(Recasts, updates with details of oil spill; adds byline, changes dateline, previously QUITO)
SANTA ROSA, Ecuador, Feb 26 (Reuters) - A rupture in Ecuador’s second largest oil pipeline has polluted the Santa Rosa river in the lush Amazon jungle and shut off the flow of crude to a Pacific port in the city of Esmeraldas.
A spokesman for the firm running the pipeline said on Thursday the pipeline will be restarted in five days. Meanwhile, dozens of white-suited workers shoveled crude out of the river.
The OCP pipeline, which pumps around 130,000 barrels of heavy crude per day, ruptured late on Wednesday. Export commitments will be covered until repairs are finished, a line spokesman said. The rupture was the first of the privately run line since it started operations in 2003.
Repeated oil spills by foreign companies and the country’s state oil company, Petroecuador, are a threat to rare species of jaguars and river dolphins in the Amazon jungle, where most of the Andean country’s oil operations are located.
Local resident Margarita Aigaje has no more clear water to drink or shower with after more than 14,000 barrels of crude polluted the river in front of her hut in one of the biggest Ecuador oil spills in years.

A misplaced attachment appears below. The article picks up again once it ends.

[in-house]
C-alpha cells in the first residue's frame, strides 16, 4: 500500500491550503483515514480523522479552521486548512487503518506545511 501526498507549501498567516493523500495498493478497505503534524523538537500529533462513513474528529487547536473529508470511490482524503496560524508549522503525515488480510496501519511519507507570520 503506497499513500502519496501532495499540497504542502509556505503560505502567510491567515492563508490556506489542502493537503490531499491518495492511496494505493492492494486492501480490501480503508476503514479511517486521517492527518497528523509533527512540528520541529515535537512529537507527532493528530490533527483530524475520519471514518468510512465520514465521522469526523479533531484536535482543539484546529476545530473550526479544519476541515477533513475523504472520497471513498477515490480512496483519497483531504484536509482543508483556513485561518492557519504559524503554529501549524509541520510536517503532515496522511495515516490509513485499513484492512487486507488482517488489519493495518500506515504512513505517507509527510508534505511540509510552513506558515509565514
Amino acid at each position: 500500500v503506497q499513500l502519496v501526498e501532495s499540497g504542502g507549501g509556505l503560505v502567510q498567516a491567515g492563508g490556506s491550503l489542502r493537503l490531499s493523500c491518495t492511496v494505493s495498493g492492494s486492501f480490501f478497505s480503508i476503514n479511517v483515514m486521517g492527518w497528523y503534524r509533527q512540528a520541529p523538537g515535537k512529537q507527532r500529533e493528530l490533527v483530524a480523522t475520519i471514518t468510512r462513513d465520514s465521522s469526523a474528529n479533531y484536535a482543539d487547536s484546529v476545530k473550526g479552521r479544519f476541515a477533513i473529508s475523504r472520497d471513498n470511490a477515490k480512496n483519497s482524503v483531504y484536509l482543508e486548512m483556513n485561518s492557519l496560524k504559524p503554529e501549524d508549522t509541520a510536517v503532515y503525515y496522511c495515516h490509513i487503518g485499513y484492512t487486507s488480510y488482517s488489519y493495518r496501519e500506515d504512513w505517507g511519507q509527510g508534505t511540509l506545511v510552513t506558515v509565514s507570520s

“I don’t know if this river will ever be clean again,” said Aigaje, 39, as she skinned a pig only a few yards from the oil-tainted river. “We are trying to collect rainwater because we can’t drink from the river anymore.”
Overlooking dark pools used to recover spilled oil, OCP line spokesman Eugenio Naranjo said the leak was contained and clean up crews worked around the clock to prevent further contamination.
Ecuador’s largest pipeline, the state-run 360,000-bpd SOTE pipeline, was operating normally on Thursday, an oil company official told Reuters. The SOTE pipeline runs alongside the OCP line in some areas.
Last year, the SOTE line broke near Santa Rosa after a mudslide, spilling 4,000 barrels of crude into a nearby swamp. In one of the biggest oil spills in mainland Ecuador, 22,000 barrels of crude leaked from the SOTE line and contaminated a lake nestled in the Andes mountains in 2003.
The decaying SOTE line travels in some parts exposed, alongside the mudslide-prone roads leading to the countrys Amazon provinces. The reddish pipeline is often used for electoral graffiti, featuring the names of candidates for local mayoral seats.
The OCP pipeline carries crude from fields deep in the Amazon to a Pacific coast port. (Reporting by Alonso Soto; Editing by Christian Wiessner)
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